Verify that bail agents operate in your state. Bail agents cannot work in Illinois, Kentucky, Maine, Nebraska, Oregon, or Wisconsin. This is because those states have outlawed the practice of posting bond for others for profit. Fortunately, these states are more likely to let a defendant post a percentage bond, which is merely a percentage of the normal bail amount.[11]
  3. Image titled Get a Bail Bond Step 7
    Sign with a bail agent. You can find local bail agents by searching online, in the phone book, or by looking for bail agent offices near the courthouse or jail. The bail agent will charge you a non-refundable fee of approximately 10% of the total bail amount. Once you sign the agent’s contract, the agent will post bail at the court or jail, securing your release.
    • If you are in custody, you may be able to call a bail agent from jail and arrange a meeting. Or you can ask a family member or friend to contact a bail agent on your behalf.

Part 3
Comparing Types of Bail

  1. Image titled Get a Bail Bond Step 8
    Post a cash bond. The typical bail bond requires you to deposit the entire bail amount with the court, to be held until the case is concluded. The court may withhold any unpaid fines or fees from the bail amount before returning the remainder to the defendant.[12] In some circumstances, a court may permit other forms of bail or conditions of release, which may be more or less strict than a simple cash bond.
  2. Image titled Get a Bail Bond Step 9
    Post a percentage bond. If a judge sets a percentage bond, the judge will only require the defendant to pay a percentage of the total bail amount up front to get released from custody. If the defendant misses a court date, he or she will be ordered to pay the full bail amount.[13]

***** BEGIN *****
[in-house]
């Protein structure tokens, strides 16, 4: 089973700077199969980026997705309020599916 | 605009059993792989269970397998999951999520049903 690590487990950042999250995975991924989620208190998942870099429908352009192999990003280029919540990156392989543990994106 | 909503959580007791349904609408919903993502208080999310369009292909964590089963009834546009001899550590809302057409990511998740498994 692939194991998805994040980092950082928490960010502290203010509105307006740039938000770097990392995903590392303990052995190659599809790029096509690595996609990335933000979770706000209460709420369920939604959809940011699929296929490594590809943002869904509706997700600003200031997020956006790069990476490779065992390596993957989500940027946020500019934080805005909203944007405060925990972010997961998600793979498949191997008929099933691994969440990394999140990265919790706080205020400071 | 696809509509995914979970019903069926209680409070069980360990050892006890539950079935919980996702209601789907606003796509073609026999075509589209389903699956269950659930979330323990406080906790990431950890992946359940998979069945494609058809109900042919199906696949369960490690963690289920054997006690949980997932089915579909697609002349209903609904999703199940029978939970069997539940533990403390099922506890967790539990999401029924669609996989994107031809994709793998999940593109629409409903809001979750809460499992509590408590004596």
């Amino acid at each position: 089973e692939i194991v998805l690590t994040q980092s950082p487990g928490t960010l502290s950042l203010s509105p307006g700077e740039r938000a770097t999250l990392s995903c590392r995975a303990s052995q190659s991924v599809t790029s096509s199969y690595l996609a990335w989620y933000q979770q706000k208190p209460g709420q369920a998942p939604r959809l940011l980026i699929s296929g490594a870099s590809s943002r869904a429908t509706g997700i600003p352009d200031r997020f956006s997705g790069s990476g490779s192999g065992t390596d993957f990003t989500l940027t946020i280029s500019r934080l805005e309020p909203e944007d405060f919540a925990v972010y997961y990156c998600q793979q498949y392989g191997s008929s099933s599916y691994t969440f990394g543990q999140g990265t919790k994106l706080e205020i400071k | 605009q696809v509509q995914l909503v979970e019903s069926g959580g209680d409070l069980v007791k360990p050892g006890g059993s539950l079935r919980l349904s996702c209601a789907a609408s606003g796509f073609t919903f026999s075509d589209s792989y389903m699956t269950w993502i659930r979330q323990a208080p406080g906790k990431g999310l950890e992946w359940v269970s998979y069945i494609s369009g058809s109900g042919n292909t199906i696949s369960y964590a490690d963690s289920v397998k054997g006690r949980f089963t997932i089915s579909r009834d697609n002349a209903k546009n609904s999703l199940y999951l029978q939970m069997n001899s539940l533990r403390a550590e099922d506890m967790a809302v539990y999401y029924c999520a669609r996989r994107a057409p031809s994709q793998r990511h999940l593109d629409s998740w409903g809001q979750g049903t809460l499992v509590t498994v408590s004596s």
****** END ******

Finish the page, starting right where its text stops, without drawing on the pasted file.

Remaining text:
3. Image titled Get a Bail Bond Step 10
    Get an immigration bond. Immigration bonds are used in federal court for immigration cases. A surety can post a bond for an undocumented defendant detained within the United States. If the defendant is released and fails to return to court, the surety can recover a percentage of the forfeited bail bond by returning the defendant court within a set amount of time.
    • For example, the surety can recover two-thirds of the bond within 10 days, half within 20 days, and 30% within 30 days. After the 30 day deadline, the entire bond is forfeit.[14]
  4. Image titled Get a Bail Bond Step 11
    Post a property bond. Some courts allow defendants or sureties to pledge real property (like a house) worth at least as much as the bail amount in lieu of a cash bond. If the defendant fails to appear in court, the court can levy or foreclose on the pledged property. The court will require proof that all the property owners agree to post a property bond, as well as proof of the value of the property.[15]
  5. Image titled Get a Bail Bond Step 12
    Get an unsecured appearance bond. An unsecured appearance bond is similar to a percentage bond in that you are only required to pay the full bail amount if you fail to appear in court. With a percentage bond, you must pay some of the bond up front, but with an unsecured appearance bond, the court accepts your promise to appear without requiring you to make a payment.[16]
  6. Image titled Get a Bail Bond Step 13
    Consent to other conditions. A judge can impose conditions in addition to bail arrangement, such as giving a DNA sample, making phone or in-person check-ins, participating in drug testing, receiving court date reminders by phone, or remaining in the local geographic area.[17]

Article Info

Categories: Criminal and Penal Law Procedure